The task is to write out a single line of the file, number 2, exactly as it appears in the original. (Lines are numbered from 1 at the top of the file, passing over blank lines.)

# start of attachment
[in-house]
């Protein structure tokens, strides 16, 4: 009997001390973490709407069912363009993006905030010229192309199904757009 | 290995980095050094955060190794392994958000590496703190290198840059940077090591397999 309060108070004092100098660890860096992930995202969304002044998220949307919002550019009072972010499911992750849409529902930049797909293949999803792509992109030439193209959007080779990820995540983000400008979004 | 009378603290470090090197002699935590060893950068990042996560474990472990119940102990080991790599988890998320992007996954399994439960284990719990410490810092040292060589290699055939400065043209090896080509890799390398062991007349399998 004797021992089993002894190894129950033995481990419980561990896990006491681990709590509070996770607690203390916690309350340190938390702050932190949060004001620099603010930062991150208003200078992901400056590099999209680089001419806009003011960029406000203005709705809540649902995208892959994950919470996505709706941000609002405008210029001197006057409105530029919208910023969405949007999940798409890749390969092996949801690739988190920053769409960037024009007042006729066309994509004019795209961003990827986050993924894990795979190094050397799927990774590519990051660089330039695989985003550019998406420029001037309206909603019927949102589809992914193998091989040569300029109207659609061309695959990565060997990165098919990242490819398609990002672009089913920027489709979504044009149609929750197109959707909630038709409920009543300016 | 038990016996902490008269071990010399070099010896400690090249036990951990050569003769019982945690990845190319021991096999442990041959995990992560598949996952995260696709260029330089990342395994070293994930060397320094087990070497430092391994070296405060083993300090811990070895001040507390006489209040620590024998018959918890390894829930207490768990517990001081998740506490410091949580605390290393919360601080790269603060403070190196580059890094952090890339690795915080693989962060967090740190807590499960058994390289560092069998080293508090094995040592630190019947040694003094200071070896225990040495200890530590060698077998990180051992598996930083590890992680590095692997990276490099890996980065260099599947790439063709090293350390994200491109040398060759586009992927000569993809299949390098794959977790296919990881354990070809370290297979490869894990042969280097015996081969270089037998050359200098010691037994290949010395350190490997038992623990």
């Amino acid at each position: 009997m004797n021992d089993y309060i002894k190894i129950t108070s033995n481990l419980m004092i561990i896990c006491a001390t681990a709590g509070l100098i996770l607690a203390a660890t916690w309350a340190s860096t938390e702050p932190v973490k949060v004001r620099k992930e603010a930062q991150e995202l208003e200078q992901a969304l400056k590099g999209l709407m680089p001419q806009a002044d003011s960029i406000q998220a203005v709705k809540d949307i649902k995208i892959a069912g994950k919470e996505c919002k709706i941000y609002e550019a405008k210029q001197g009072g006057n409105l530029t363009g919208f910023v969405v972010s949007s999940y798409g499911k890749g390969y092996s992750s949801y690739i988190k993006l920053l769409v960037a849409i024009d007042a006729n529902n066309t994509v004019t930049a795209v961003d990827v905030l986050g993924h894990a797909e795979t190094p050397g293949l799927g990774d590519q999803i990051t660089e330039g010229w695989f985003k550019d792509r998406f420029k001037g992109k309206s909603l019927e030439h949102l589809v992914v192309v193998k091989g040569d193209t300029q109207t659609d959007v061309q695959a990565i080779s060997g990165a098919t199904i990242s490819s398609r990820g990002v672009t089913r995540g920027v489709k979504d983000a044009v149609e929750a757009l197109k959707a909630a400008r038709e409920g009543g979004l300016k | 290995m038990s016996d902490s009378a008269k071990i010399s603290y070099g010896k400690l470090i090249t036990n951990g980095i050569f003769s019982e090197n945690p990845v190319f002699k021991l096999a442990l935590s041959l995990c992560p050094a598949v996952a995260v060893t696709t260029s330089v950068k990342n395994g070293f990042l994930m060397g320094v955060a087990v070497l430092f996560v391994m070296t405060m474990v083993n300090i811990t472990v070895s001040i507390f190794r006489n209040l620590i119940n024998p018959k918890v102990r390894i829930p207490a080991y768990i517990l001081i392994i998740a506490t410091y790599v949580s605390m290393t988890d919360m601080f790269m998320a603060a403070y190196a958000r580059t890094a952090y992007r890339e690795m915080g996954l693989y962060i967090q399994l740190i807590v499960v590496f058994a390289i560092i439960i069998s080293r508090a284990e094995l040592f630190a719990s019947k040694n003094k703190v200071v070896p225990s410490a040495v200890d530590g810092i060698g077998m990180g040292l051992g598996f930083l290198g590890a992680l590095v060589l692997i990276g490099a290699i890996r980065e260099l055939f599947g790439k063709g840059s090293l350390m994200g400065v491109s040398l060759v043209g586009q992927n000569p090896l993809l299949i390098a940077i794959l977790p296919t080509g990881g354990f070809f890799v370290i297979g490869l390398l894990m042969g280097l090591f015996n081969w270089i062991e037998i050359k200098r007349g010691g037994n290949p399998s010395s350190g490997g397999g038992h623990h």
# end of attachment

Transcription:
């Protein structure tokens, strides 16, 4: 009997001390973490709407069912363009993006905030010229192309199904757009 | 290995980095050094955060190794392994958000590496703190290198840059940077090591397999 309060108070004092100098660890860096992930995202969304002044998220949307919002550019009072972010499911992750849409529902930049797909293949999803792509992109030439193209959007080779990820995540983000400008979004 | 009378603290470090090197002699935590060893950068990042996560474990472990119940102990080991790599988890998320992007996954399994439960284990719990410490810092040292060589290699055939400065043209090896080509890799390398062991007349399998 004797021992089993002894190894129950033995481990419980561990896990006491681990709590509070996770607690203390916690309350340190938390702050932190949060004001620099603010930062991150208003200078992901400056590099999209680089001419806009003011960029406000203005709705809540649902995208892959994950919470996505709706941000609002405008210029001197006057409105530029919208910023969405949007999940798409890749390969092996949801690739988190920053769409960037024009007042006729066309994509004019795209961003990827986050993924894990795979190094050397799927990774590519990051660089330039695989985003550019998406420029001037309206909603019927949102589809992914193998091989040569300029109207659609061309695959990565060997990165098919990242490819398609990002672009089913920027489709979504044009149609929750197109959707909630038709409920009543300016 | 038990016996902490008269071990010399070099010896400690090249036990951990050569003769019982945690990845190319021991096999442990041959995990992560598949996952995260696709260029330089990342395994070293994930060397320094087990070497430092391994070296405060083993300090811990070895001040507390006489209040620590024998018959918890390894829930207490768990517990001081998740506490410091949580605390290393919360601080790269603060403070190196580059890094952090890339690795915080693989962060967090740190807590499960058994390289560092069998080293508090094995040592630190019947040694003094200071070896225990040495200890530590060698077998990180051992598996930083590890992680590095692997990276490099890996980065260099599947790439063709090293350390994200491109040398060759586009992927000569993809299949390098794959977790296919990881354990070809370290297979490869894990042969280097015996081969270089037998050359200098010691037994290949010395350190490997038992623990």